UM English Faculty Member Wins National Poetry Contest

April 27, 2016

Amy Ratto ParksMISSOULA – A University of Montana faculty member’s poem rose to the top of more than 50 submissions from across the country in the 2016 Phi Beta Kappa Arts & Sciences Poetry Contest.

The Phi Beta Kappa Society, the nation’s oldest academic honor society, asked for poems to reflect a favorite discipline in the liberal arts and sciences. Amy Ratto Parks, UM’s assistant director of composition in the English department, chose a middle school Latin lesson for the backdrop of her poem “Verb of Being,” and the society members selected it as the winner.

“This made my day,” Parks said. “During my daily job I don’t work with poetry at all, but I spend most of my recreational time with creative writing groups.”

Parks said she began the poem earlier, while working on her doctoral dissertation, which required extensive data analysis in spreadsheets.

“I kept writing in sums,” she said. “Then I began thinking of ‘sum’ in the Latin sense – ‘to be’ – and started writing this poem.”

“Verb of Being” begins with her experience as a seventh-grade student. “I could look from my Latin classroom windows across the valley to the hospital where my dad was,” she said. “It was a complicated way to spend a last year with a parent.”

Poet and Phi Beta Kappa Society member Caki Wilkinson said all the poems submitted were great, but Parks’ poem stood out.

“‘Verb of Being’ struck me particularly because of the way the poet used the refrain – the conceit of conjugating the Latin verb ‘to be’ to circle outward from the classroom to the larger memory of the speaker’s father,” Wilkinson said. “It can be hard to write about academic subjects, but often it’s the things you didn’t expect to see that make a poem interesting.”

The poem follows.

Verb of Being

In 7th period Latin we learned the verb to be by chanting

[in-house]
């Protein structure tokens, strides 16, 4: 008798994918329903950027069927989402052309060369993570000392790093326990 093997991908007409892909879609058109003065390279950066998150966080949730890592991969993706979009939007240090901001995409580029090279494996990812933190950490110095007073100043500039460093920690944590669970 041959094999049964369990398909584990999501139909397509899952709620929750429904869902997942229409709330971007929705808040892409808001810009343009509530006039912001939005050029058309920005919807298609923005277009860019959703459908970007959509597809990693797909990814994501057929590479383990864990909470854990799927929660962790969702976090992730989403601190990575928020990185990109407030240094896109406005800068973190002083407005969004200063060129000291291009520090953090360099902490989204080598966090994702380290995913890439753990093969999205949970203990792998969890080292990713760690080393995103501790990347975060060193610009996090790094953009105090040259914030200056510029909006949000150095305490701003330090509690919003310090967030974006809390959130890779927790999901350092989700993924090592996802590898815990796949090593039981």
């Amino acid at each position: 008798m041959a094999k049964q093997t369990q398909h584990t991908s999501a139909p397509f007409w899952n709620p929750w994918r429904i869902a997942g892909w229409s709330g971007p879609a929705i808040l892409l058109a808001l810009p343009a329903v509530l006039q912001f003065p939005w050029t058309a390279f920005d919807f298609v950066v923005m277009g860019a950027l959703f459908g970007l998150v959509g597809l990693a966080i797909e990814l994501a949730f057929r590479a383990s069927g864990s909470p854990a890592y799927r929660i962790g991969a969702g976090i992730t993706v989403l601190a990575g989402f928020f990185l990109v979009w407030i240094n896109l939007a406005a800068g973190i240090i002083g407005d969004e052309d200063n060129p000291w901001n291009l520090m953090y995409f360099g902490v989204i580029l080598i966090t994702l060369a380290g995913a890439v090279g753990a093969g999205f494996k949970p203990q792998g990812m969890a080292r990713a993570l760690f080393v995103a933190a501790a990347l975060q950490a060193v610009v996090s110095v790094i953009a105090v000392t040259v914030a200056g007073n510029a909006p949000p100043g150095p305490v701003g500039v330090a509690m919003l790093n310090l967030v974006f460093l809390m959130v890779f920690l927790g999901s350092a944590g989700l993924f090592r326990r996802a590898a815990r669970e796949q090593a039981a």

sum, es, est, sumus, estis, sunt over and over.

I am, you are, he is. Beautiful William sat next to me

and forward one, and his blond hair fell into his eyes


while he drew busty, corseted women in black ink.  Sum, es, est:

I am, you are, she is. Sumus, we are chanting the verb

of being over and over while our teacher, the old man, marched

the aisles. And I chanted too, I am, you are, he is –


in that big, old school building without knowing that across

the valley, my father was marching through the rituals

of diagnosis: the MRI machine, the blood draw, listening

while all the doctors talked. I chanted he is, we are, they are


while he learned about his blood, boiling with virus. I watched

beautiful William toss his blond hair in the sun, and I absentmindedly

traced the outlines of the graffiti on my desk. Sum, es, est,

sumus, estis, sunt – the marching song. I am, we are, he is


beautiful William. Est, he is an old man with a stick. Sum, I am twelve.

I am a daughter, still, of a father for eleven months more.

Sunt, they are misdiagnosing. Est, he is trusting. Est, he is afraid.

Sum, es, est, sumus, estis, sunt, the old man marches in my dreams,


marches his language song from room 317, from September of 1988

forward through the dusty tables of the kitchens and bedrooms,

offices and libraries of my life. Through all those years teaching us

in the present tense, our first lesson: to be, to be, to be.

– Amy Ratto Parks

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Contact: Amy Ratto Parks, assistant director of composition, UM Department of English, 406-243-2133,